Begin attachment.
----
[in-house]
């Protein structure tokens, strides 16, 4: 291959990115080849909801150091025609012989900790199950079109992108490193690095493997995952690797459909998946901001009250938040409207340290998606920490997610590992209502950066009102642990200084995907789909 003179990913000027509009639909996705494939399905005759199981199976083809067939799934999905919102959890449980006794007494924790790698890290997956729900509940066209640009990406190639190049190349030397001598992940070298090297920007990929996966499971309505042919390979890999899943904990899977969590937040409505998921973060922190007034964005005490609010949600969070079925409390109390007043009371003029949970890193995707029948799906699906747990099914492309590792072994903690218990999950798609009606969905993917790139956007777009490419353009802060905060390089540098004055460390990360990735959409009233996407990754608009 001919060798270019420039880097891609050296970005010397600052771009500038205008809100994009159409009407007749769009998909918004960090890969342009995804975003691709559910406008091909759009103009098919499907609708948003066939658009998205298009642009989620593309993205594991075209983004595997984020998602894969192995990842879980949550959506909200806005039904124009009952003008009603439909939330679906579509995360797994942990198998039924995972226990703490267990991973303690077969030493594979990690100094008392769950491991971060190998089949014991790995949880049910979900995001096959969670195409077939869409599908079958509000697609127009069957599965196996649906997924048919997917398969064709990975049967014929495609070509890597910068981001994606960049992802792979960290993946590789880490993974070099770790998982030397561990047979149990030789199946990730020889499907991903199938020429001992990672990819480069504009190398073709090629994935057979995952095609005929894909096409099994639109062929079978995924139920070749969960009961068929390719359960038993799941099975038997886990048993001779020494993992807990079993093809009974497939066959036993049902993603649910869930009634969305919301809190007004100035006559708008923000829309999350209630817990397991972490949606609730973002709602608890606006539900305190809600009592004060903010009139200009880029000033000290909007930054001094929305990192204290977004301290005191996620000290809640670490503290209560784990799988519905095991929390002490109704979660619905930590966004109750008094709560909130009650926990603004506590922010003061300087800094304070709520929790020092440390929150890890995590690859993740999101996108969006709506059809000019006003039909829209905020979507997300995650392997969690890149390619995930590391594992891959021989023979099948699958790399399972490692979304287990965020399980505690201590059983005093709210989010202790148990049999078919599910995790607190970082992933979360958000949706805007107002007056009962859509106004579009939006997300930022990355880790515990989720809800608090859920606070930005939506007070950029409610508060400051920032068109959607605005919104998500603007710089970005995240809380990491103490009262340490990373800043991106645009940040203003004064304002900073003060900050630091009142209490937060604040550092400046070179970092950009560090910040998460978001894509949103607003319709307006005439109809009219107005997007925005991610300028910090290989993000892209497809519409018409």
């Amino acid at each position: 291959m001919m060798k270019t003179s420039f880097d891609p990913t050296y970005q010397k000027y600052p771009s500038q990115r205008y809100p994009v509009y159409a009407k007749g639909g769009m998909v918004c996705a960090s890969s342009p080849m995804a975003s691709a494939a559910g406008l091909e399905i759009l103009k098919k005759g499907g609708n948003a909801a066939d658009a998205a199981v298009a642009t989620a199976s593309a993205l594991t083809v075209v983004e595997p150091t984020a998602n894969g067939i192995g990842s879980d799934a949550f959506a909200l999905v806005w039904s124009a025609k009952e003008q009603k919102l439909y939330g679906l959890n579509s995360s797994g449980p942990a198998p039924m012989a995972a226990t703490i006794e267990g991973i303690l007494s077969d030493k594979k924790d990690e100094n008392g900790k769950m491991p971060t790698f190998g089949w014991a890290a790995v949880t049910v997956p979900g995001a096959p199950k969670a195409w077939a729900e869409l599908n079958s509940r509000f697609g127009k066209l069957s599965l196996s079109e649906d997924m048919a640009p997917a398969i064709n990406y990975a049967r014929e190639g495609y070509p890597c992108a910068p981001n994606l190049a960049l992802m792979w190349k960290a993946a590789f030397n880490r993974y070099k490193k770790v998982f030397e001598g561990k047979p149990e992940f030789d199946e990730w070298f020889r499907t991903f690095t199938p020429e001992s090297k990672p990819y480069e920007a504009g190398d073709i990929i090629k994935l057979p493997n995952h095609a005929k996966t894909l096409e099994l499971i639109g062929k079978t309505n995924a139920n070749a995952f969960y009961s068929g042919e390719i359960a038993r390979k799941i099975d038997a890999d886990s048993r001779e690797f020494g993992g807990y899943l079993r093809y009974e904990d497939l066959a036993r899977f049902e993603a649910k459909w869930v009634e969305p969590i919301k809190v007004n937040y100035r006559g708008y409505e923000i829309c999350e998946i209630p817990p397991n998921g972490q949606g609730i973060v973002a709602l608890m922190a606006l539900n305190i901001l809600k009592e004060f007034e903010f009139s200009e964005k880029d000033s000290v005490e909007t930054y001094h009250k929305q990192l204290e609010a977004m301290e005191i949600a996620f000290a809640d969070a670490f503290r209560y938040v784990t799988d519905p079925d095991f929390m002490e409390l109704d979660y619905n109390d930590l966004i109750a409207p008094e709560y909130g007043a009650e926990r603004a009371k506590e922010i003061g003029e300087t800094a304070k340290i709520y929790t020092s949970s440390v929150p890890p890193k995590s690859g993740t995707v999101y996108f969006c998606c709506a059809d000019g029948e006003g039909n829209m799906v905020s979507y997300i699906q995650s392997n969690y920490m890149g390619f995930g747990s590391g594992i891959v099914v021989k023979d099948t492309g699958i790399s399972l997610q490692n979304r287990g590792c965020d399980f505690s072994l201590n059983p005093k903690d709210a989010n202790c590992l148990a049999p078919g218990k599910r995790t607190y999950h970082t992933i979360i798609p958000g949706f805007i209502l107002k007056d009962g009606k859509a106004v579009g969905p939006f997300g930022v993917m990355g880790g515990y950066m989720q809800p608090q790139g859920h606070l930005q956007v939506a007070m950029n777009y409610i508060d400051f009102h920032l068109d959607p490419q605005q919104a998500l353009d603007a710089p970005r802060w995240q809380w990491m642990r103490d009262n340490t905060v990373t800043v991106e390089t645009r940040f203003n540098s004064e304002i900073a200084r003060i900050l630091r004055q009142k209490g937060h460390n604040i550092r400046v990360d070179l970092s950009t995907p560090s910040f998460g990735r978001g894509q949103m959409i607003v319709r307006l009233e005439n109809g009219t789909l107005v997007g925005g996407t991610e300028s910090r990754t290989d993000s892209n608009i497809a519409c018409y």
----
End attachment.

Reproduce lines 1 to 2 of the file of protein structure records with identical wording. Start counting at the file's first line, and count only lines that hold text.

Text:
[in-house]
């Protein structure tokens, strides 16, 4: 291959990115080849909801150091025609012989900790199950079109992108490193690095493997995952690797459909998946901001009250938040409207340290998606920490997610590992209502950066009102642990200084995907789909 003179990913000027509009639909996705494939399905005759199981199976083809067939799934999905919102959890449980006794007494924790790698890290997956729900509940066209640009990406190639190049190349030397001598992940070298090297920007990929996966499971309505042919390979890999899943904990899977969590937040409505998921973060922190007034964005005490609010949600969070079925409390109390007043009371003029949970890193995707029948799906699906747990099914492309590792072994903690218990999950798609009606969905993917790139956007777009490419353009802060905060390089540098004055460390990360990735959409009233996407990754608009 001919060798270019420039880097891609050296970005010397600052771009500038205008809100994009159409009407007749769009998909918004960090890969342009995804975003691709559910406008091909759009103009098919499907609708948003066939658009998205298009642009989620593309993205594991075209983004595997984020998602894969192995990842879980949550959506909200806005039904124009009952003008009603439909939330679906579509995360797994942990198998039924995972226990703490267990991973303690077969030493594979990690100094008392769950491991971060190998089949014991790995949880049910979900995001096959969670195409077939869409599908079958509000697609127009069957599965196996649906997924048919997917398969064709990975049967014929495609070509890597910068981001994606960049992802792979960290993946590789880490993974070099770790998982030397561990047979149990030789199946990730020889499907991903199938020429001992990672990819480069504009190398073709090629994935057979995952095609005929894909096409099994639109062929079978995924139920070749969960009961068929390719359960038993799941099975038997886990048993001779020494993992807990079993093809009974497939066959036993049902993603649910869930009634969305919301809190007004100035006559708008923000829309999350209630817990397991972490949606609730973002709602608890606006539900305190809600009592004060903010009139200009880029000033000290909007930054001094929305990192204290977004301290005191996620000290809640670490503290209560784990799988519905095991929390002490109704979660619905930590966004109750008094709560909130009650926990603004506590922010003061300087800094304070709520929790020092440390929150890890995590690859993740999101996108969006709506059809000019006003039909829209905020979507997300995650392997969690890149390619995930590391594992891959021989023979099948699958790399399972490692979304287990965020399980505690201590059983005093709210989010202790148990049999078919599910995790607190970082992933979360958000949706805007107002007056009962859509106004579009939006997300930022990355880790515990989720809800608090859920606070930005939506007070950029409610508060400051920032068109959607605005919104998500603007710089970005995240809380990491103490009262340490990373800043991106645009940040203003004064304002900073003060900050630091009142209490937060604040550092400046070179970092950009560090910040998460978001894509949103607003319709307006005439109809009219107005997007925005991610300028910090290989993000892209497809519409018409």